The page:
Buddhism- An introduction

Buddhism is a religion based on the teachings of Gautam Buddha between the sixth and fourth centuries BCE. The main aim of Buddhism is to help sentient beings eliminate suffering by removing ignorance and desires and attaining Nirvana or enlightenment.

There are three main branches of Buddhism-Theravada(teachings of the elders), Mahayana(the great vehicle) and Vajrayana(the thunderbolt vehicle). Sometimes Vajrayana is also referred to as a part of Mahayana. Theravada is practised in Sri Lanka and South East Asia like Thailand, Cambodia, Laos etc, Mahayana is practised in East Asia like China, Japan, Singapore Vietnam etc and Vajrayana is practised in Tibet and Mongolia.

Common Ground for all the Schools of Buddhism

1.   Siddhartha Gautam Buddha or Shakyamuni Buddha is the historical and original founder of Buddhism.

2.   The basic foundation of all schools are –

a)   The three Universal Seals or the three Marks of Existence–  Suffering, Impermanence and Non Self.

b)   The Four Noble Truths

1) The Truth of suffering or dukkha

2) The truth of the origin of suffering

3)The truth of the cessation of suffering

4)The truth of the path leading to the cessation of suffering.

c) The Noble Eight fold path

1) Right View

2) Right Intention

3) Right Speech

4) Right Action

5) Right Livelihood

6) Right Effort

7) Right Mindfulness

8) Right Concentration

d)Twelve links of dependent origination

1)Ignorance or Avidya

2)Karma or Samskaras

3)Consciousness or Vijnana

4)Name and Form or Nama Rupa ie.mind and body

5)The Six sense organs or Sadayatana

6) Impressions or Sparsha

7)Feelings or Vedana

8)Craving or Trishna

9)Clinging or Upadana

10)Existence or Bhava

11) Birth or Jati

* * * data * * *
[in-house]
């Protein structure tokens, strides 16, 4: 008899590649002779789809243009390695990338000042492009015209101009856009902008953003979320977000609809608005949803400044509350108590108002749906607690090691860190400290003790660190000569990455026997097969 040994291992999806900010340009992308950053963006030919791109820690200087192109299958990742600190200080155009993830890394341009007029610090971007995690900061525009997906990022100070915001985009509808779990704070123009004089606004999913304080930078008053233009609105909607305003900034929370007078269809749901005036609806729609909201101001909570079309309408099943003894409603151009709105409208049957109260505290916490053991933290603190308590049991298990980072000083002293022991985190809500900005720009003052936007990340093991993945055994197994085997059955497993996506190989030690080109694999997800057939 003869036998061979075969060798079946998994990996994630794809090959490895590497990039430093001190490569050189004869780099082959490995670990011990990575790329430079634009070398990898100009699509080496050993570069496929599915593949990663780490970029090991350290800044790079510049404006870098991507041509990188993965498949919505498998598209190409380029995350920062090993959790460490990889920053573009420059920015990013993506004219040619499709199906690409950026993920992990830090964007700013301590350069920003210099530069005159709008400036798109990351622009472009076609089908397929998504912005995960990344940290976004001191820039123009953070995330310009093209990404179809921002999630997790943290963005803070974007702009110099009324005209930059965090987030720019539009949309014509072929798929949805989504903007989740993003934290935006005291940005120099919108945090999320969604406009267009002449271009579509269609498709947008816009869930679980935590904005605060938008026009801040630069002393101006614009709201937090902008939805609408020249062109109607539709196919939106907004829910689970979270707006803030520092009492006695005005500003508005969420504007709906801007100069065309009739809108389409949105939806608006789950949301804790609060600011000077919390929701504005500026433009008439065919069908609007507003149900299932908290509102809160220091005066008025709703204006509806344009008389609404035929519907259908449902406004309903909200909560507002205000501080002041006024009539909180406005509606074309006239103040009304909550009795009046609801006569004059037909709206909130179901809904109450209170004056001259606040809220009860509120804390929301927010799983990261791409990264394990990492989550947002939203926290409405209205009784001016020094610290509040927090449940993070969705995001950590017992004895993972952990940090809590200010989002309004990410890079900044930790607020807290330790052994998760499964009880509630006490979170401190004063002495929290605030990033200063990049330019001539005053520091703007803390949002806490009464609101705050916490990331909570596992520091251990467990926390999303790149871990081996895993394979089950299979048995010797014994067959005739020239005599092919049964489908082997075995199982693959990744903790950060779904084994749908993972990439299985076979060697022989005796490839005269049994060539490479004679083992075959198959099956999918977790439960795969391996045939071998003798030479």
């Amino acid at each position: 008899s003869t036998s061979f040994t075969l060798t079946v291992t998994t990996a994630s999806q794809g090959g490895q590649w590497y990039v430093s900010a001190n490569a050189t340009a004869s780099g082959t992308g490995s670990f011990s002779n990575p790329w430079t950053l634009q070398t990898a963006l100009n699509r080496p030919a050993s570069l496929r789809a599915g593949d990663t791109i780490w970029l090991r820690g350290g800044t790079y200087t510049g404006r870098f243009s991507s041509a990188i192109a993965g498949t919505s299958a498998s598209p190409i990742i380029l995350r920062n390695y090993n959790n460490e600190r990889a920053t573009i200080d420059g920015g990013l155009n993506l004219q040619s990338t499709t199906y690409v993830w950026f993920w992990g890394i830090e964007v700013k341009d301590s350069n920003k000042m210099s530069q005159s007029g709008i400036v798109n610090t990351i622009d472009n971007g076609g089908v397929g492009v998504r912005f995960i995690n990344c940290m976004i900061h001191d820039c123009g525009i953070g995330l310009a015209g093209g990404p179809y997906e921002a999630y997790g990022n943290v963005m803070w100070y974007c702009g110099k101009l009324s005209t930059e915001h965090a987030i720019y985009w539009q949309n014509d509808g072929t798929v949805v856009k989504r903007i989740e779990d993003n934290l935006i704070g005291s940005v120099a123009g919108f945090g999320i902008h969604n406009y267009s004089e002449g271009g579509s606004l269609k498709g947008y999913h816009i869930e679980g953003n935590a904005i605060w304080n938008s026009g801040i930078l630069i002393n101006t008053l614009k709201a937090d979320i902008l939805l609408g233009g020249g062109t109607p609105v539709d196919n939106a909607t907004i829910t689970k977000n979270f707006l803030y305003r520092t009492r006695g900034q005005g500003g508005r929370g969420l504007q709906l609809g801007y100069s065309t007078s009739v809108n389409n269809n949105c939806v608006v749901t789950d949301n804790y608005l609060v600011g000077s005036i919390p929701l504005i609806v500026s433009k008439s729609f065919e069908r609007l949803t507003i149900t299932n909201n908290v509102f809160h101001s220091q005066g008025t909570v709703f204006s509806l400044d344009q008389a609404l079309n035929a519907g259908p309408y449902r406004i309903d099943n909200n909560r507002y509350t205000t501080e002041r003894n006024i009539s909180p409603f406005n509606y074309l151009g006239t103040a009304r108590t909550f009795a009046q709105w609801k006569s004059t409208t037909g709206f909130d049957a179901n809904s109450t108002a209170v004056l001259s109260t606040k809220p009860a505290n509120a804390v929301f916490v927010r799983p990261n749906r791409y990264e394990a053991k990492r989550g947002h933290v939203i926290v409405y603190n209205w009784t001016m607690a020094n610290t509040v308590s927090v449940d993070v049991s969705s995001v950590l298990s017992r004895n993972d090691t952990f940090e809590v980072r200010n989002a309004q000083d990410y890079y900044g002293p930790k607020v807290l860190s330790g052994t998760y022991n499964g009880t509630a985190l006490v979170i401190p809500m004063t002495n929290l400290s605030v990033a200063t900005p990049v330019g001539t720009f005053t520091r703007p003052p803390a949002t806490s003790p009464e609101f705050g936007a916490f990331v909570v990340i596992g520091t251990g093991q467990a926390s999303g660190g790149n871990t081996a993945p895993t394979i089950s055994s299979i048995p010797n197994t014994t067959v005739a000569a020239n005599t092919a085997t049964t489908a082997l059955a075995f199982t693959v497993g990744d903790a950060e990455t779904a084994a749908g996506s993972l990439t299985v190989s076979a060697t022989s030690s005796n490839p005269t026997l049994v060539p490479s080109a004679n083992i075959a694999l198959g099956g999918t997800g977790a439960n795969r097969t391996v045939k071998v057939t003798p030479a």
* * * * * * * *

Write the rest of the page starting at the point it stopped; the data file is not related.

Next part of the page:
12)Old age and death or Jaramarana

3.Threefold Training –Precepts, Meditation, Wisdom

4.Classification of Buddhist Teachings-Sutra, Vinaya, Shastra

5.Taming and Control of the Mind-Mind over Matter Concept

Differences between Theravada and Mahayana Schools

 

Topic

Theravada

Mahayana

Buddha Only Gautam Buddha or Shakyamuni and past Buddhas are accepted Besides Gautam Buddha other contemporary Buddhas like Amitabha Buddha and Nagarjuna  are also accepted
Bodhisattvas Only Maitreya Bodhisattva is accepted All Boddhisattvas are accepted.eg-Avalokiteshwara,Vajrapani, Akashagarbha etc
Objective Becoming a Arahant or a Buddha who is awakened but generally cannot teach others(Pacceka Buddha) Buddhahood via the Bodhisattva path
Scriptures Pali Canon of three baskets called Tipitaka(Vinaya Pitaka,Sutta Pitaka and Abhidhamma Pitaka) Mahayana Canon of three baskets(Tipitaka)-Disciplines,Sutras,

Dharma analysis.

Concept Main emphasis on self liberation Helping other sentient beings to liberation
Language Since Tipitaka is strictly in Pali,Dharma teachings are in Pali along with the local language. Original language is in Sanskrit and it has been translated into local languages.
Rituals Less emphasis on rituals. More emphasis on rituals.

 

Mantras and Mudras Used moderately Used extensively
Vegetarianism and meals Not Compulsory and mostly one meal a day Practised extensively though not compulsory.Number of Meals is left to the disposition of each individual
Worship Generally simple image of Buddha Elaborate with chambers/halls even for Amitabh Buddha and Nagarjuna and for Bodhisattvas like Avalokiteshwara,Maitreya etc.
Influences Influenced by Indian/Brahmin ideologies Influenced by Confucianism and Taoism

Vajrayana Buddhism is generally considered a branch of Mahayana of which the most famous one is Tibetan Buddhism where the Guru or Lama is the central focal point of the religion.

 

Published On: 29-05-2014